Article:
Franz Ferdinand – Always Ascending
- David Pollock
- 5 February 2018
The band's new album is filled with ideas, maybe too many
In the five years since the release of their last album (we aren't counting 2015's Sparks collaboration), guitarist Nick McCarthy has departed, while electronic producer Julian 'Miaoux Miaoux' Corrie has been recruited. Add in another new member who isn't on this album – guitarist Dino Bardot, formerly of the band 1990s – and it equals the 2018 reincarnation of Franz Ferdinand.
Produced by Cassius' Philippe Zdar, the record is clear but not polished in its intended rawness, steered by the ever-present and wryly compelling confidence of Alex Kapranos' lead vocal. Franz's fifth album is dense with ideas and sonic playfulness: the title track is one of the most focused and well-realised results, with Corrie's grinding synthesiser riffs and ghostly backing vocals lending the song an air of Django Django, while 'Lazy Boy''s mantra-like hymn to the joys of sleeping-in is relentlessly catchy, coming in like Giorgio Moroder and going out like the Fire Engines.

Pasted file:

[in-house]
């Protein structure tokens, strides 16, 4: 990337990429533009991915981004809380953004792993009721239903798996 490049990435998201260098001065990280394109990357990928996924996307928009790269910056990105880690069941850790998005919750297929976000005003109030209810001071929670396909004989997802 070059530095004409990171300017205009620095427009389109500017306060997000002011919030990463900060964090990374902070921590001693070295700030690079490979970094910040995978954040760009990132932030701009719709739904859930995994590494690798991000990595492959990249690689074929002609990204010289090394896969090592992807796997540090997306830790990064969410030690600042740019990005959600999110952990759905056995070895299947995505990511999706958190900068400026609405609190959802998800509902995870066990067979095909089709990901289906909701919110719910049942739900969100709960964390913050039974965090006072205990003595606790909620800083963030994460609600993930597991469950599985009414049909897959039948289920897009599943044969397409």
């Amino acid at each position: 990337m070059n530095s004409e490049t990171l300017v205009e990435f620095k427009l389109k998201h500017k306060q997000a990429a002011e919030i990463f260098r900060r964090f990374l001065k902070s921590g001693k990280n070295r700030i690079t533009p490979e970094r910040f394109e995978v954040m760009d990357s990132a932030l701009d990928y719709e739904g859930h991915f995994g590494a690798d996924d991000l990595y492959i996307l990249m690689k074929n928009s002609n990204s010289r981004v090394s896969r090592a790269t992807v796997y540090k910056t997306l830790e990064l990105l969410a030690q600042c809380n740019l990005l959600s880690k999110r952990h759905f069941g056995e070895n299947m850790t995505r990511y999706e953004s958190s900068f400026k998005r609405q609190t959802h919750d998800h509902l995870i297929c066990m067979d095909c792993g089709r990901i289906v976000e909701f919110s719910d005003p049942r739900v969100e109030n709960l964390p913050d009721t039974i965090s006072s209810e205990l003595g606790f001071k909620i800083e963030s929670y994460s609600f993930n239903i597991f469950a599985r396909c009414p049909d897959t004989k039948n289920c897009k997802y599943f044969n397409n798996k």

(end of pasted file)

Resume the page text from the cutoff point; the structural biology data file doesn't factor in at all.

'Feel the Love Go' finally brings Franz Ferdinand together with the club movement of their earliest days, adding squelchy electroclash keys to an archetypal FF chorus, while the closing 'Slow Don't Kill Me Slow' is a swooning ballad which takes the band as close as they're likely to get to Low. There are highs throughout which you want to hear again such as the wistful 'Huck & Jim's grungy declaration that 'we're going to America / we're going to tell them 'bout the NHS' and 'The Academy Award''s plaintive orchestral dismissal of melodrama. But at other points some songs are overly busy, switching tone and style midway, as though the right hook can't quite be decided upon. They are a new band, after all, and they're still finding their feet.
Out Fri 9 Feb on Domino.